Germination

 This started off as a single post about the process of germination and growing seedlings, but I quickly realised that there is simply too much to talk about. For that reason, I’ll start with the germination process and follow up with more on what happens after that.

Most of us at some point have acquired some seeds, thrown them in a little soil and up they’ve come. A little spec of dust starts as a couple of leaves poking out of the ground and over time becomes a great plant, leaves, flowers and everything else you’d expect. Maybe you have or maybe you haven’t ever thought about what actually happened? How did that tiny seed start to form into something else, it’s either magic (which I suspect is involved), or there is a logical chain of events that kick in when the conditions are right and the germination process is triggered?

In many cases it’s not just about the conditions, some seeds require a special set of circumstances before they’ll even start to think about germinating, even if the conditions are ideal. For me, this is the most fascinating part of the process of growing plants and something that’s important to know if you’re going to be more successful than not.

Seeds are said to be dormant until the point that they start to germinate and to break that dormancy sometimes you need to chill, heat, or even break the casing a little called scarification. Environmental variables like fires or severe cold can be required for some seeds to break dormancy in their natural locations, these conditions are usually fairly easily replicated by us, though.

Some seeds are so small that there is little stored energy for them to grow much before they start to need access to the sunlight and some energy. These will sometimes require light as a trigger for them to germinate as this signals to the seed that it’s on or near the surface and won’t have far to go to get to the surface. Without that trigger, if they tried to germinate when they were an inch below the soil they would have run out of energy before they even saw the light of day. Luckily for us, most seeds that we sow need none of this and will just grow with a little warmth, some moisture and a bit of patience.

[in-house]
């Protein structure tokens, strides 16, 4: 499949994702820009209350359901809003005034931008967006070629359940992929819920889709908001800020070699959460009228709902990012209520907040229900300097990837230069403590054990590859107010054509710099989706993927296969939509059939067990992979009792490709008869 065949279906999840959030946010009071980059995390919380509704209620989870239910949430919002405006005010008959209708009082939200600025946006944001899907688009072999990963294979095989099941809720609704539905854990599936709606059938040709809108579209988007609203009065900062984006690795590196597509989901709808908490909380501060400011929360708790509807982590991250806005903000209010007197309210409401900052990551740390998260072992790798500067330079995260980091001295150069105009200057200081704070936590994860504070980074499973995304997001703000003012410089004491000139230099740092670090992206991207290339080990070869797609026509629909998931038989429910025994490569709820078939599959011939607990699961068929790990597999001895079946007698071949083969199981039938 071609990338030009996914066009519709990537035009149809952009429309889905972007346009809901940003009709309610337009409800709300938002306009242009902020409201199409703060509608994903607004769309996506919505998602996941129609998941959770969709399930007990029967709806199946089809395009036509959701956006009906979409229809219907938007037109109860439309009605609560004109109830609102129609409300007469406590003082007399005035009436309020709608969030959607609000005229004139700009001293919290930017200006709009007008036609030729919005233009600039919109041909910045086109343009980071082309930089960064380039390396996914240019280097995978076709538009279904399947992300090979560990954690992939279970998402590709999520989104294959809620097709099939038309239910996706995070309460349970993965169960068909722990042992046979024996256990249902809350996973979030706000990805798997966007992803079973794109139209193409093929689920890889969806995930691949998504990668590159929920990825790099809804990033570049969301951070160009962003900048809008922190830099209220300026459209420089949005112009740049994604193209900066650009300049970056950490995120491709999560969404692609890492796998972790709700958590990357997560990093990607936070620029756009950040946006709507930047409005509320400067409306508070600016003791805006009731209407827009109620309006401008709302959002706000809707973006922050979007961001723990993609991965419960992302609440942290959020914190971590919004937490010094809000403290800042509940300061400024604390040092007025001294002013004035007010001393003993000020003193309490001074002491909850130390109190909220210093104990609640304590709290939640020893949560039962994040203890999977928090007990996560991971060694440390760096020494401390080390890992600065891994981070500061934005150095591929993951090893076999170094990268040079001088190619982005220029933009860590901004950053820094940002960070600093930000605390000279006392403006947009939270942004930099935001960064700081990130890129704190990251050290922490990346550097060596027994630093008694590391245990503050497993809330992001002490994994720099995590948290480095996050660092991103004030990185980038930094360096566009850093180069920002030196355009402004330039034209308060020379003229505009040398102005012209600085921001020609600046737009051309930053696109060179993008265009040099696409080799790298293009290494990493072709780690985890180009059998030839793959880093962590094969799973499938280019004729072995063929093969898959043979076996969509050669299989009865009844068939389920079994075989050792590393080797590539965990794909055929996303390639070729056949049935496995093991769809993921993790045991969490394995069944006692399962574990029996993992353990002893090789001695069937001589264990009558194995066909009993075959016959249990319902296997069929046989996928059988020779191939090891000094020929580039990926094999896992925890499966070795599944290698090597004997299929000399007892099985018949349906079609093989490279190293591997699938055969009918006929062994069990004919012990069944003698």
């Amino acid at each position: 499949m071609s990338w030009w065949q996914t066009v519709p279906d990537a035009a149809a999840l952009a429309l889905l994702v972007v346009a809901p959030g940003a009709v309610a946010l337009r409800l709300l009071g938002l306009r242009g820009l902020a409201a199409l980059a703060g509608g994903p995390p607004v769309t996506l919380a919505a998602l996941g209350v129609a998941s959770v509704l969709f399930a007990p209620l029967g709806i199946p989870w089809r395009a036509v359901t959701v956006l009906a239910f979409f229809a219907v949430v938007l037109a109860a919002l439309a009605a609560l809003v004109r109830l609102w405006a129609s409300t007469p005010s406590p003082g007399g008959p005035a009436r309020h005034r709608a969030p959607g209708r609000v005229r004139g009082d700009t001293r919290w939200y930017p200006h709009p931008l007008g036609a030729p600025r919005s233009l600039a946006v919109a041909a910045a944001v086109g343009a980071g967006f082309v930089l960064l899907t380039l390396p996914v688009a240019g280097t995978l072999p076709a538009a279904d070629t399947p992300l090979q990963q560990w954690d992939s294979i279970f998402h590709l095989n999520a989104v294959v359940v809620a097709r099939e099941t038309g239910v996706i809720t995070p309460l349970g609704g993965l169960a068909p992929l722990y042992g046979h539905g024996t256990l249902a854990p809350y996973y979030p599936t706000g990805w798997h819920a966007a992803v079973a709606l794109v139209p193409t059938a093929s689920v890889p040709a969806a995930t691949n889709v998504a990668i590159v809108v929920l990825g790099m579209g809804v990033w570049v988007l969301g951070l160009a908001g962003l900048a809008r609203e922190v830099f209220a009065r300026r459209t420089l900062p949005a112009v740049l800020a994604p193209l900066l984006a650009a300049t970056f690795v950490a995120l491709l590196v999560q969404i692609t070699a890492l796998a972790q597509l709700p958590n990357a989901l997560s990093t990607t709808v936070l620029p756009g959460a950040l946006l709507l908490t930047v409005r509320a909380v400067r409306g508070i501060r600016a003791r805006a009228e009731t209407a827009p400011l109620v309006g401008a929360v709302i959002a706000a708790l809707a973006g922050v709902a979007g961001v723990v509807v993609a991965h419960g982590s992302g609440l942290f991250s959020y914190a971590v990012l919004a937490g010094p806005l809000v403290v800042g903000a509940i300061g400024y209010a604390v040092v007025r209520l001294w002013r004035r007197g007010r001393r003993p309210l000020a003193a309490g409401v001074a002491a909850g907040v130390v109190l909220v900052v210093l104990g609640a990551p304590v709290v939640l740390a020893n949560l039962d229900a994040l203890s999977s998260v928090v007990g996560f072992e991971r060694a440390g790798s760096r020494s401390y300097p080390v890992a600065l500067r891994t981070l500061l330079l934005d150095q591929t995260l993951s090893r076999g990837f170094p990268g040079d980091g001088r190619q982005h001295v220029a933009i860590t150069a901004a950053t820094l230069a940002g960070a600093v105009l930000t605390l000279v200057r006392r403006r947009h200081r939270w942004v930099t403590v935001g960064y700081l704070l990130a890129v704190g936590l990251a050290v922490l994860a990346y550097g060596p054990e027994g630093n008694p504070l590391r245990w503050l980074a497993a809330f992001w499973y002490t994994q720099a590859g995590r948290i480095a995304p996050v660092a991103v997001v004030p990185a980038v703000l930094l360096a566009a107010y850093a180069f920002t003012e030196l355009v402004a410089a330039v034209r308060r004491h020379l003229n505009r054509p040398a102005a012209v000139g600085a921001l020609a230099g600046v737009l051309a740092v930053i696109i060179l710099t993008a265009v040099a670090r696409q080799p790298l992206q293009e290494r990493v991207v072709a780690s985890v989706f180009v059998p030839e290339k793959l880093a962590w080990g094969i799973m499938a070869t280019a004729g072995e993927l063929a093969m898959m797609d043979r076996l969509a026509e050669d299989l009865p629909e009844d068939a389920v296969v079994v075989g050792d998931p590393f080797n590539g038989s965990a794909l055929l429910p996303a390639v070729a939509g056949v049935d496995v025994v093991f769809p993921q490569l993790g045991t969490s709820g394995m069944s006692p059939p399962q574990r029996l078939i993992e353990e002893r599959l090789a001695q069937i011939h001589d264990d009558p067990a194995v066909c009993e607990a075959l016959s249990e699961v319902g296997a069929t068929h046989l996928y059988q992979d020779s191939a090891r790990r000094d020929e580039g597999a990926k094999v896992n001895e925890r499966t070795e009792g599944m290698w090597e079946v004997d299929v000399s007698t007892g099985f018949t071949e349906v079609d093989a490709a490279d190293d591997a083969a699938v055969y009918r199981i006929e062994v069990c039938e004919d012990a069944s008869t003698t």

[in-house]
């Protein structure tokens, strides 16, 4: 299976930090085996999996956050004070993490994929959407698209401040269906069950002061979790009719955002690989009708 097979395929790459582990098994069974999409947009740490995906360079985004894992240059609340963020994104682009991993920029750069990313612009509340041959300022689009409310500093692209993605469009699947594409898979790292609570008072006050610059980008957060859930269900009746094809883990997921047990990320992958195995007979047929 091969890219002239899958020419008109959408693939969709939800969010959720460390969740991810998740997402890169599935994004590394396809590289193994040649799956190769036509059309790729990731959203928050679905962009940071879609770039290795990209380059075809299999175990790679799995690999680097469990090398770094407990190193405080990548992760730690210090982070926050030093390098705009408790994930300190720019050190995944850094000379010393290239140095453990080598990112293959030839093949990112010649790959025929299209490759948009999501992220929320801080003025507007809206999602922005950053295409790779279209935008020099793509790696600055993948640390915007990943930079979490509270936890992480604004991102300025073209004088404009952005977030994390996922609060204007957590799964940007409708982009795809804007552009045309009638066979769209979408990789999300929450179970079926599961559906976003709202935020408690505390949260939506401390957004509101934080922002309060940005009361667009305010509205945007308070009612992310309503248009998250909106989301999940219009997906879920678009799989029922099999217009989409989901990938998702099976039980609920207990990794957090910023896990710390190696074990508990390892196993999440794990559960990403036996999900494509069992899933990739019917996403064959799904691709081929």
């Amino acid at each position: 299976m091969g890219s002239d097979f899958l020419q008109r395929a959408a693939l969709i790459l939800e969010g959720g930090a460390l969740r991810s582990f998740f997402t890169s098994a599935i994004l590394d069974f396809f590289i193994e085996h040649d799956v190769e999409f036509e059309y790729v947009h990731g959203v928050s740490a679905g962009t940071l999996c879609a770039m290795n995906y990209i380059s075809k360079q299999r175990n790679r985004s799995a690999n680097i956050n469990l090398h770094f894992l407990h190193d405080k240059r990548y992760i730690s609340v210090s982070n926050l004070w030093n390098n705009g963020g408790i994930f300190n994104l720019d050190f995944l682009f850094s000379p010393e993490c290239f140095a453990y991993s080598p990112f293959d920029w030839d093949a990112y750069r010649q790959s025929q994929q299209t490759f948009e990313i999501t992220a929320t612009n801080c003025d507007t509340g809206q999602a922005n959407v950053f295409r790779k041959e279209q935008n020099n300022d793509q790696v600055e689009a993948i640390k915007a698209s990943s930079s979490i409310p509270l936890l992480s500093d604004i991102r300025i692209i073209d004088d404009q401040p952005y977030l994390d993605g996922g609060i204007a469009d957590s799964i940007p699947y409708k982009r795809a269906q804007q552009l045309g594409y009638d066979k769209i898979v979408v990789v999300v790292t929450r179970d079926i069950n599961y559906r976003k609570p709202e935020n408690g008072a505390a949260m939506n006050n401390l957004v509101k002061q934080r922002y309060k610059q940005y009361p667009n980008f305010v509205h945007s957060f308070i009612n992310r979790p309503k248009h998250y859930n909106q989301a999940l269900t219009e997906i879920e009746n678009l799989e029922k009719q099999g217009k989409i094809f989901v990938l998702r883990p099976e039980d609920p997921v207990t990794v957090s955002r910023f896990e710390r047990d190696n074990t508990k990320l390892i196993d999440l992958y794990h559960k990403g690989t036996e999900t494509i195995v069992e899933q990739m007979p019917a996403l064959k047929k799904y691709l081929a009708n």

Most seeds that we grow are divided up into two groups of angiosperms, monocot, and dicot, this refers to the number of cotyledons that the seed contains. This is most obvious when you see the seedling appear as dicots have two seed leaves like a bean and a monocot will have one, such as sweetcorn and grasses. The difference was identified as early as C 370 BC but we still identified plants only by their growth form until the 1600s.

A cotyledon is part of the embryo in the seed that often becomes the seed leaves that you see emerging from the soil, they contain food reserves that the plant needs to get started and in the case of epigeal germinating plants are photosynthetic so they act as normal leaves do too. In hypogeal germinating plants, the cotyledons remain under the ground and send up the hypocotyl with the first leaves at the top, as in the case of a runner bean, whereas epigeal germinating plants send the cotyledons up on the hypocotyl to form the first leaves. Again, this is easy to spot as the first leaves that come out of the soil will often have the seed casing still attached that gets shed soon after the leaves swell.

The first part of the visible germination process, however, is the seed sending down the radicle, the embryonic root that appears from the micropyle in the seed. This will often be covered in what are root hairs, these increase the surface area and allow the plant to take up all the water and nutrients that it will need, at this point though the plant is still running off the stored energy that was in the seed to start with.

Hypogeal (bottom left), epigeal (top left) and monocot (top right). This is not my image so I’ll swap it out for a better one soon.

Next,

next is a bit about the parts of the seed that’ll hopefully explain better how it all starts and how this process occurs. Germination II

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